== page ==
Number one, if you’re doing this on your own, when you walk into the community, you want to make sure you’re greeted right away, that somebody is looking out for you and that they’re friendly. Not just walking by ignoring you. Also, you want to take a good sniff. I can’t tell you how many times I’ve walked into community and smelled lunch. And it smells good. And those kinds of experiences, you know, we are sensory people, our senses tell us a lot. When you walk in anywhere, what you smell, what you hear, even the taste buds that go through the filter through as you’re smelling, that tells us so many things. So you want to make sure that the sniff test passes. And don’t assume if somebody has just had an accident that that’s the way it’s always going to smell. As you tour the community sniff you’re going to learn a lot about how they clean. When you’re there, of course, you’re going to meet with the marketing person and probably be introduced to the executive director, the person who In charge of the building. They are very important people. However, as you tour the community, you want to see aids, certified nursing assistants, home health aides. You need to find people who are busy in the community with the residents. And they need to be friendly. Listen for what they’re saying to people. There should be a housekeeper around the area. Cleaning is extremely important. So you might meet the housekeeping crew to or the maintenance man. He’s an important feature also that, when I’m placing somebody and it’s a gentleman, I always seek out the maintenance man. They seem to be able to talk ‘man,’ and that’s important for our male residents. And last, but definitely not least, you want to seek out the activities director and ask for a calendar that is a schedule of events that are going on throughout the entire day. What kind of outings are they doing? What kinds of activities are going on in the building? Now, bingo is still very important in our communities. In fact, my husband and I, over the last year have taken up playing Bingo. We love it. It is important, but it shouldn’t be the only activity on the calendar. You want to have speakers coming in. You want to be seeing travel tours, you want all these things going on. So your activities director is very important. And again, friendly, friendly, friendly. I usually recommend when I take someone to a community, I usually do it over a lunchtime period so that they can taste the food and see how the community is interacting in the dining room. I have yet to meet an employee who has lost weight at an assisted living Independent Living or Memory Care Unit, the food is that good.
<strong>Liz Craven </strong>21:04
It is really good. The desserts are always out of this world.
<strong>Lori LeGrand </strong>21:09
Oh yes. And you know what, it’s not institutionalized cooking anymore. These are fresh meals, fresh fruit, fresh vegetables, they are utilizing different recipes and they may even ask your loved one. What did you like to make or eat and they will try to find a recipe and make it for the whole community to try foods that are regional to you.
<strong>Liz Craven </strong>21:36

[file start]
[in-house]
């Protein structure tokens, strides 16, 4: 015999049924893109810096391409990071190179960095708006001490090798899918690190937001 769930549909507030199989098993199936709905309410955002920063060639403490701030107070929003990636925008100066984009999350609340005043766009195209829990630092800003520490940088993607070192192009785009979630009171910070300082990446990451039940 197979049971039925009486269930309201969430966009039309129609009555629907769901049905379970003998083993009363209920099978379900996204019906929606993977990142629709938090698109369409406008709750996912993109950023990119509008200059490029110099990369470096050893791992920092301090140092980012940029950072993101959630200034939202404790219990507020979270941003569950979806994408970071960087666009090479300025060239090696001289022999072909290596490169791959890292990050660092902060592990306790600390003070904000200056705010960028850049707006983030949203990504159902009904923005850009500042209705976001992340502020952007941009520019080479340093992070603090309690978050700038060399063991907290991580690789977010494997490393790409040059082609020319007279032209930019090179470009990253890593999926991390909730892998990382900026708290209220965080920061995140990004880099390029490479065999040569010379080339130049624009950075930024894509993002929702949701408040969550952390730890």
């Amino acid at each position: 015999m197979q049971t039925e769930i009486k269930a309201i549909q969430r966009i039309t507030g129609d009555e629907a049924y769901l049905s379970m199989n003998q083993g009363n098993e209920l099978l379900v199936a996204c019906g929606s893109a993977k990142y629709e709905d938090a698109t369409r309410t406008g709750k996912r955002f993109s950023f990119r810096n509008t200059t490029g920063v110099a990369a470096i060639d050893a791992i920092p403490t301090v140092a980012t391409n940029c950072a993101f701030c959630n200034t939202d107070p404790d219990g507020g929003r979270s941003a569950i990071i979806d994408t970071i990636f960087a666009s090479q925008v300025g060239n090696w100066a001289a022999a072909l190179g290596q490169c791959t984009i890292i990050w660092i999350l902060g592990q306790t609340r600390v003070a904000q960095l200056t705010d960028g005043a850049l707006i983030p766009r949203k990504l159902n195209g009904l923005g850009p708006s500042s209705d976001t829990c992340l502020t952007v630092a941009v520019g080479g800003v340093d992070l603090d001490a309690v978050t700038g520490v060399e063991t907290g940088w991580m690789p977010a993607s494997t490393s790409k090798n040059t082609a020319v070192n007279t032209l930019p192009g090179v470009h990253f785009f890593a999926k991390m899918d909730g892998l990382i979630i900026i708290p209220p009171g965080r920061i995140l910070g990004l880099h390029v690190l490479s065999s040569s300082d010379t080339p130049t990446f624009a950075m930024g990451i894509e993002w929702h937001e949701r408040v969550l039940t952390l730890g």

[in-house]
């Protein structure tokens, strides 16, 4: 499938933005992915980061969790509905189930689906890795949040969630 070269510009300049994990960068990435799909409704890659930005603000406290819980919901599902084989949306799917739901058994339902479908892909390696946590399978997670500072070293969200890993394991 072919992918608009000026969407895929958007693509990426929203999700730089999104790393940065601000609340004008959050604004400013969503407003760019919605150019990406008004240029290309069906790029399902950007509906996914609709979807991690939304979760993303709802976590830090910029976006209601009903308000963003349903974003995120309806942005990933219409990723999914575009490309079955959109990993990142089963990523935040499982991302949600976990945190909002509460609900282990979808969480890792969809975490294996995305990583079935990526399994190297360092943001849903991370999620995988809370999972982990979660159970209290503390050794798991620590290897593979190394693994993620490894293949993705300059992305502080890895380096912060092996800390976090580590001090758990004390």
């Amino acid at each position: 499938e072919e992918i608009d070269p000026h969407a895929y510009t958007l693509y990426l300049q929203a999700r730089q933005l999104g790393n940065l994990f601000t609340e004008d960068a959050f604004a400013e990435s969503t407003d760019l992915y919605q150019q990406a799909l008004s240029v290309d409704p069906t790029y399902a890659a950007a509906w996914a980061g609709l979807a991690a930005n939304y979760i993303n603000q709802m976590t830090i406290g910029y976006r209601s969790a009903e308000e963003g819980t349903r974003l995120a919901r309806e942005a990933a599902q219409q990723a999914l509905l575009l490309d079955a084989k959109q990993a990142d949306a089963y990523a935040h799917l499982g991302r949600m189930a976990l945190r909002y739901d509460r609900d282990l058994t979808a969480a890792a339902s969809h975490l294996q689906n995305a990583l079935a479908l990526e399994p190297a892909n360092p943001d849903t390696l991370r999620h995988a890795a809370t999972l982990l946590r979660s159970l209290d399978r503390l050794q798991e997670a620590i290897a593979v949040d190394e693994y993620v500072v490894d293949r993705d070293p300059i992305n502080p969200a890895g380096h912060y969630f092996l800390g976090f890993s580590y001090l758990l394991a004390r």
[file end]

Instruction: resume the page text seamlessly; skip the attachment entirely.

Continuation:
My father in law was an oatmeal every morning kind of person he wanted his oatmeal, cooked a certain way wanted raisins on top and a little sprinkle of cinnamon and every single morning they personalized his breakfast for him and allowed him to have what he wanted and I just thought that was wonderful. Where he lived, they even asked before he moved in if there any special types of foods that he likes to have? Then we’ll make sure we always have it in the kitchen. And that is the kind of personalized service that you get when living in most assisted living communities. So that’s a pretty cool thing.
<strong>Lori LeGrand </strong>22:15
Yes, it is. And they do that in memory care to the loved one might not be able to tell you but a family member can. <h5>Questions to Ask Worksheet</h5> <strong>Liz Craven </strong>22:23
Well, you know, I want to take a moment to lead our listeners to a<span style=”color: #339966;”> <a style=”color: #339966;” href=”https://eldercareguide.com/wp-content/uploads/2018/04/Form-ALF-Questions-2018.pdf”>Questions to Ask Worksheet</a>.</span> So if you were listening from the beginning of the program, you heard us mention that this episode is brought to you by <span style=”color: #339966;”><a style=”color: #339966;” href=”https://eldercareguide.com/”>Polk ElderCare Guide</a></span>, which happens to be a senior resource guide that is published by my husband and myself. And in this guide, we have multi-page questions to ask worksheet that will assist you when you’re visiting any assisted living community to help you evaluate and choose which option is right for you. So I’m going to leave a link to that in the show notes. And you’ll also find it in the blog post that will accompany this episode. So you would find that at Sageaging.us and look for the <span style=”color: #339966;”><a style=”color: #339966;” href=”https://eldercareguide.com/how-to-find-the-…living-community/”>blog post for Episode 23</a></span>. That resource will be there and any other resources that we mentioned throughout the episode you’ll find there as well. So just wanted to mention that
<strong>Lori LeGrand </strong>23:23